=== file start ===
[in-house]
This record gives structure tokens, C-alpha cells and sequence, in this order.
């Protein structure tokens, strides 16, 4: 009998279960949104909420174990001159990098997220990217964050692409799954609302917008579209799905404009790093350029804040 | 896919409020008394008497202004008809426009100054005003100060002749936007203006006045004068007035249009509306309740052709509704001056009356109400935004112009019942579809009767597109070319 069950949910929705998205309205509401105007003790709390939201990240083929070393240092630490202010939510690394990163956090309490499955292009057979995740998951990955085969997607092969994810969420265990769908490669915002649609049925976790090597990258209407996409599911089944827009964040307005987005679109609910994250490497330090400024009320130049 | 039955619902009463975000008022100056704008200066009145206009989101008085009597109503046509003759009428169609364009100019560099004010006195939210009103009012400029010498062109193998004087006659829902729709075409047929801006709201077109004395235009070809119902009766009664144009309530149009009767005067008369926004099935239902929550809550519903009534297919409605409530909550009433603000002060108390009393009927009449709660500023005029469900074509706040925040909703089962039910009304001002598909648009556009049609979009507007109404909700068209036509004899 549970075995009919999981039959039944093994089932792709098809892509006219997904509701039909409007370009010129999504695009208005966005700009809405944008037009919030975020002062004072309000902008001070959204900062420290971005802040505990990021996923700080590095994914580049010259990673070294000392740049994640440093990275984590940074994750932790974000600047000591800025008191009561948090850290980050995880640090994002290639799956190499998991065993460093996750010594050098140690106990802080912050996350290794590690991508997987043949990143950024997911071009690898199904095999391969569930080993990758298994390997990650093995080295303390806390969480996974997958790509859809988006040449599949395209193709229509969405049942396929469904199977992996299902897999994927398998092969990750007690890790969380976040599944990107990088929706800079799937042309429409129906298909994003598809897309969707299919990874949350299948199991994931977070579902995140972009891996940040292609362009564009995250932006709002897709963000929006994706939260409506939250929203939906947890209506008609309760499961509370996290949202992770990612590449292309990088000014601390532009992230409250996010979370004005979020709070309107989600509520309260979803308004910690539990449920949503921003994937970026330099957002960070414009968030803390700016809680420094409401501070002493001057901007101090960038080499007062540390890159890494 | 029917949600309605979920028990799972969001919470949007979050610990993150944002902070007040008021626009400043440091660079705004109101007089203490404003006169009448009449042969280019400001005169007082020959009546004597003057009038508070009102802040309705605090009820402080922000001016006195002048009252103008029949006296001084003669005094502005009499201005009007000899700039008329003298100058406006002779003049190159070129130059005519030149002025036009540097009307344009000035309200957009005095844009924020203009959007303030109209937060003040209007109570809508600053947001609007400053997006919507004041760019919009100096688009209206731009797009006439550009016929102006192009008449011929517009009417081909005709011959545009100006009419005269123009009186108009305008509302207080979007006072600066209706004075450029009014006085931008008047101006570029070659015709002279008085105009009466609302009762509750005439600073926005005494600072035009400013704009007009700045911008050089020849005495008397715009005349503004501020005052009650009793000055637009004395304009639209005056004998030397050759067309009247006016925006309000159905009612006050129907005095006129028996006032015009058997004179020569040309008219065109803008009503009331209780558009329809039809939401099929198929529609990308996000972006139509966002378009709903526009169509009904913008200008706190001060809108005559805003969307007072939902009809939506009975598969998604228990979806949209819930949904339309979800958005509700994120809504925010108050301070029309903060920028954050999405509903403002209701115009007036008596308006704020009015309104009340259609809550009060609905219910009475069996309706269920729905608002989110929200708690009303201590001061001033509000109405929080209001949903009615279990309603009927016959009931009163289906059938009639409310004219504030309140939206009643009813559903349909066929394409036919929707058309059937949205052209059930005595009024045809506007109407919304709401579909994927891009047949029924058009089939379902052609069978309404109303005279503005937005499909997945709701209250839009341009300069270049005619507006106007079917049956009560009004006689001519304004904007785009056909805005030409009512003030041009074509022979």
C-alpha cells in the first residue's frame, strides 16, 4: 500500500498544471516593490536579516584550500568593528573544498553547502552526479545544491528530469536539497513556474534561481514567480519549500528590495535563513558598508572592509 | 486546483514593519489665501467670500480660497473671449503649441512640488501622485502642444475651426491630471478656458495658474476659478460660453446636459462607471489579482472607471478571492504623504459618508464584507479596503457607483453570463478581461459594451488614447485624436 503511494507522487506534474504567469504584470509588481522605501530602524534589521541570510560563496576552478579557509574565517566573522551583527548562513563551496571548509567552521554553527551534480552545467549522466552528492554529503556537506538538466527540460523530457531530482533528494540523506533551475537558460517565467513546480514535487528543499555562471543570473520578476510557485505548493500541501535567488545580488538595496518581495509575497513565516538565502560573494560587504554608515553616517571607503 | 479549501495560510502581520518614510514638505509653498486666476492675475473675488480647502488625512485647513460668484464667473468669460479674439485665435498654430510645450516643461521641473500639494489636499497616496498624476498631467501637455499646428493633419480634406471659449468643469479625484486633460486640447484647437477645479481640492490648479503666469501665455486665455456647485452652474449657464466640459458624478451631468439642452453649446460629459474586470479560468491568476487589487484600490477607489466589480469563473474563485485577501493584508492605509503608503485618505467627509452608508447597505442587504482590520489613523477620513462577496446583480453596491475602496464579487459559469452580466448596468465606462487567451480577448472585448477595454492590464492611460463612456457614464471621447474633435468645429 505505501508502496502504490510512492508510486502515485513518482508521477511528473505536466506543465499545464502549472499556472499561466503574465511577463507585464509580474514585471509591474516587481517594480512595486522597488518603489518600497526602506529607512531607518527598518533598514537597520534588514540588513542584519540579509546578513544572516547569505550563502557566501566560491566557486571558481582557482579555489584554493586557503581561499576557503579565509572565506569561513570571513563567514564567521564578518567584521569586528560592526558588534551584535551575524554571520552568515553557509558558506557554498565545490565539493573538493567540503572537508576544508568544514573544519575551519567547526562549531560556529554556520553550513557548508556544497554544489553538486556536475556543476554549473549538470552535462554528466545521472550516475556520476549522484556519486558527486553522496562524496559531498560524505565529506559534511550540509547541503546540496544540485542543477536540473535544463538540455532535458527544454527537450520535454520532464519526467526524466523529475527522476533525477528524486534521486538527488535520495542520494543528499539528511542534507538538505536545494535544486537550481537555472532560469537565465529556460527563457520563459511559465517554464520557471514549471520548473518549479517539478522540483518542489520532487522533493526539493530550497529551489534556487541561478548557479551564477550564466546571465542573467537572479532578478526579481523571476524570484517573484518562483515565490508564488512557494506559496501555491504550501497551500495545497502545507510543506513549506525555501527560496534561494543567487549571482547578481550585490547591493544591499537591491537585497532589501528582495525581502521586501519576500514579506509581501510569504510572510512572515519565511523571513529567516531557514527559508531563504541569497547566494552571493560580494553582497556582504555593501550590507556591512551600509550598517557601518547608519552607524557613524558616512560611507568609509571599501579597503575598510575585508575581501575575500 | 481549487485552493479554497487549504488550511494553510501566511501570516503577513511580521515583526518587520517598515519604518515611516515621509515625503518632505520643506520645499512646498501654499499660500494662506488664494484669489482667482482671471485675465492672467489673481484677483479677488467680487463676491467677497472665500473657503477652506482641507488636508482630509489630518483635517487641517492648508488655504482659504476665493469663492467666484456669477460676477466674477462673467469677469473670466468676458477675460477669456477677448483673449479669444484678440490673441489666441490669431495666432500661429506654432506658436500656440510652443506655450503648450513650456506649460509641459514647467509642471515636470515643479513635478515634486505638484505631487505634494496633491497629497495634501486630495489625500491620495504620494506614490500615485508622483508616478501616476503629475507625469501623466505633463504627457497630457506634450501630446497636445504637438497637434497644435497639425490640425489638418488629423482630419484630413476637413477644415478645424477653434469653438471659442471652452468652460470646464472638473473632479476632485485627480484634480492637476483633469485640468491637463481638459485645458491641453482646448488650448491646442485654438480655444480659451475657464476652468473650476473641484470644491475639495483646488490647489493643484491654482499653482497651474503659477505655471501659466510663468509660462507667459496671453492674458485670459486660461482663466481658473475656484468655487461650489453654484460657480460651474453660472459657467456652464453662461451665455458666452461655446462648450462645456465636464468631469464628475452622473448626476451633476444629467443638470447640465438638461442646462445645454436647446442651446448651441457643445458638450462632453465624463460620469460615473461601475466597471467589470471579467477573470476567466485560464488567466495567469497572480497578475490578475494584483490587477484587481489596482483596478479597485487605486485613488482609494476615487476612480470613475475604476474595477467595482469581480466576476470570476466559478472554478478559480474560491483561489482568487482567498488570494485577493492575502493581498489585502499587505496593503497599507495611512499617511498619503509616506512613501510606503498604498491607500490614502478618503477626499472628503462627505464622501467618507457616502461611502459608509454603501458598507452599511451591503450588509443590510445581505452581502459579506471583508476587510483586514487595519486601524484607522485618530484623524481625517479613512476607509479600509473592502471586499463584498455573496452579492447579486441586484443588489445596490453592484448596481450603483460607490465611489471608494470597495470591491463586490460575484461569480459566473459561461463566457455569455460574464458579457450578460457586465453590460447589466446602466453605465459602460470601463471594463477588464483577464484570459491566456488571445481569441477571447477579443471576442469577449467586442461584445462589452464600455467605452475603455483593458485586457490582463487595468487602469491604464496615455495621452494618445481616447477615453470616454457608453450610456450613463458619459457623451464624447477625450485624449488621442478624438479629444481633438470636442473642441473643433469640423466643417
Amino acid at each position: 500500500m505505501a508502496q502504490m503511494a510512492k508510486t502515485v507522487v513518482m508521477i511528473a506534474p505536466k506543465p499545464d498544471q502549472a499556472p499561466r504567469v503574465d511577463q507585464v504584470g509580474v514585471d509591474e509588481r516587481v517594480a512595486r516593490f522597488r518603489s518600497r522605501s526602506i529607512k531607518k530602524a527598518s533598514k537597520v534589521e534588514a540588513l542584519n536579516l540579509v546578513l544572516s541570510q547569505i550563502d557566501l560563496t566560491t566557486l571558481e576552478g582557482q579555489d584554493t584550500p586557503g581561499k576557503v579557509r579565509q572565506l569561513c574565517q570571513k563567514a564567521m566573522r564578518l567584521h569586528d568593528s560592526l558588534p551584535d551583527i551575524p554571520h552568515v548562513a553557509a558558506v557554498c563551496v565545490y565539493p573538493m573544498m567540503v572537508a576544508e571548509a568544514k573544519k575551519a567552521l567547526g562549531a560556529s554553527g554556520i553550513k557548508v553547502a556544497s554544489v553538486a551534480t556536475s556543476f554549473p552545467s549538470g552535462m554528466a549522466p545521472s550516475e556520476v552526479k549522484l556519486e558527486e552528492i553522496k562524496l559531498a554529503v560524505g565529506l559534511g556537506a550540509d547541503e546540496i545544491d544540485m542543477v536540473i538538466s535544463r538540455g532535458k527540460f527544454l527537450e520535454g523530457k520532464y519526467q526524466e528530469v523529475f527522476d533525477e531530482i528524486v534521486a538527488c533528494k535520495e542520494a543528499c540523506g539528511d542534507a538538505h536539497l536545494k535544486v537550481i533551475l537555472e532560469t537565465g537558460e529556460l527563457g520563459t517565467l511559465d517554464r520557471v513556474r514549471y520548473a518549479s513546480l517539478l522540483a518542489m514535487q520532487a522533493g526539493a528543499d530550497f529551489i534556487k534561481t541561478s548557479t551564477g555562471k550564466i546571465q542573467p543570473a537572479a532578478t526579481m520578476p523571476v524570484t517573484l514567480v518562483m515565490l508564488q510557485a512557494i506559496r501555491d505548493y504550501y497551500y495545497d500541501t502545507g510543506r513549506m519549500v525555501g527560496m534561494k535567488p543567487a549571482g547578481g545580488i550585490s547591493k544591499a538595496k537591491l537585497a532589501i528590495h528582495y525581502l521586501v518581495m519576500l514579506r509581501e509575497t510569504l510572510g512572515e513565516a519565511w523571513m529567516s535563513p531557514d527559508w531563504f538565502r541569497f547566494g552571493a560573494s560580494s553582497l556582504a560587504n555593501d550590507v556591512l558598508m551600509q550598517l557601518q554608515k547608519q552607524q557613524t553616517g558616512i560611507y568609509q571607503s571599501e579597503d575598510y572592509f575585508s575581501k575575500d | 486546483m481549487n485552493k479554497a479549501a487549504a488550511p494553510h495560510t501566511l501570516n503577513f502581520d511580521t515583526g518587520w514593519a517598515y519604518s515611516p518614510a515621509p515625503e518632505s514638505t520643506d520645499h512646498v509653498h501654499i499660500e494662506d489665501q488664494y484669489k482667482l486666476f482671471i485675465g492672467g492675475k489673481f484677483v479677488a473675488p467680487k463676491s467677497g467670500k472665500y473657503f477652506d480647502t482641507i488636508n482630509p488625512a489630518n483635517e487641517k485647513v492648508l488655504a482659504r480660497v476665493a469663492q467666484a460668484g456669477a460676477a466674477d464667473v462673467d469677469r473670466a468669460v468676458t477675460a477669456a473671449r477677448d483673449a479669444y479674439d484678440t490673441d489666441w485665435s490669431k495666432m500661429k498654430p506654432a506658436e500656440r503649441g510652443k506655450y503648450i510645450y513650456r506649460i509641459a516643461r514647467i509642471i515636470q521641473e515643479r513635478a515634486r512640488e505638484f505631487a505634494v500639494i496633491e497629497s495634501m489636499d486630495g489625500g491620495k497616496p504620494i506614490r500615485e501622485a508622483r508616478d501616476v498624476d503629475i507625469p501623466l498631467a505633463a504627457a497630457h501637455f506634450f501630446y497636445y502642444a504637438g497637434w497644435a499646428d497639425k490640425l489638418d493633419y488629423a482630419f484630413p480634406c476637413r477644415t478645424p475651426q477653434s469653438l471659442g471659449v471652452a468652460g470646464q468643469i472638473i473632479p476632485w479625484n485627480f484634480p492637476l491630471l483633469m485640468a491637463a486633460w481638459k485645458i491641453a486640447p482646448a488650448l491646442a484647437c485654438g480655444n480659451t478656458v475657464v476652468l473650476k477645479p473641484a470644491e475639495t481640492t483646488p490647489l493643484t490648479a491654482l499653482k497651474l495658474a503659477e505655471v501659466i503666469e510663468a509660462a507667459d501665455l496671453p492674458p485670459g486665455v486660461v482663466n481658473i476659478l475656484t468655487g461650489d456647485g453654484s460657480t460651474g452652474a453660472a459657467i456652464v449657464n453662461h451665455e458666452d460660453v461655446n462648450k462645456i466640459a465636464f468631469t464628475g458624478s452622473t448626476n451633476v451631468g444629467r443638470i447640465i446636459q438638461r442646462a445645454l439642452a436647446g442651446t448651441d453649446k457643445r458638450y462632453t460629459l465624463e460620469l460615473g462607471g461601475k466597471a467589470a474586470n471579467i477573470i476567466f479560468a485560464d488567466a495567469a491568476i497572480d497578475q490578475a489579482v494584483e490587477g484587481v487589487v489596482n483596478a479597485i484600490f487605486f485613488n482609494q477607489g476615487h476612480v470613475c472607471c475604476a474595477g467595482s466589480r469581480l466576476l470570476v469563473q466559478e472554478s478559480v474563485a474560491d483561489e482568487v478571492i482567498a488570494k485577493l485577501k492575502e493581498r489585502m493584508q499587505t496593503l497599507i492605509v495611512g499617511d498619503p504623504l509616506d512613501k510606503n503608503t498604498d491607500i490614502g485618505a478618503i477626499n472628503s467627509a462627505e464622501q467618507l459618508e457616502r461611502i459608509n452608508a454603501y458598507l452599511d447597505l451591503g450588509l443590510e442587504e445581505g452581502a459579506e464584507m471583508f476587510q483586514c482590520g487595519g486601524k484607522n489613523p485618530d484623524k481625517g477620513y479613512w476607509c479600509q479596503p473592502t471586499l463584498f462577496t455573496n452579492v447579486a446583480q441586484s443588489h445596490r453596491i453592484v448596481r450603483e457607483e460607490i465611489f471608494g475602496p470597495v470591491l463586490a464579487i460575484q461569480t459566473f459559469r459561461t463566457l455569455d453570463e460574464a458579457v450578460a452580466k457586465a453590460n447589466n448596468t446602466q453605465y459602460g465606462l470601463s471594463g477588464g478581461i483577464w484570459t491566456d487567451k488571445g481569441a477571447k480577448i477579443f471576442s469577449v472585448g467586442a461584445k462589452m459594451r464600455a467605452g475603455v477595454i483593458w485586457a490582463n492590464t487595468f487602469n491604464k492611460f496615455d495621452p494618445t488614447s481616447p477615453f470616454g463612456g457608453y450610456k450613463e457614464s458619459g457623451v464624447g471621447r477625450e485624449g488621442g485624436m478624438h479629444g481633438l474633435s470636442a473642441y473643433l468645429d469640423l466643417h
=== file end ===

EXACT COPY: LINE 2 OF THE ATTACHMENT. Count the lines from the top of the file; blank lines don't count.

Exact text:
This record gives structure tokens, C-alpha cells and sequence, in this order.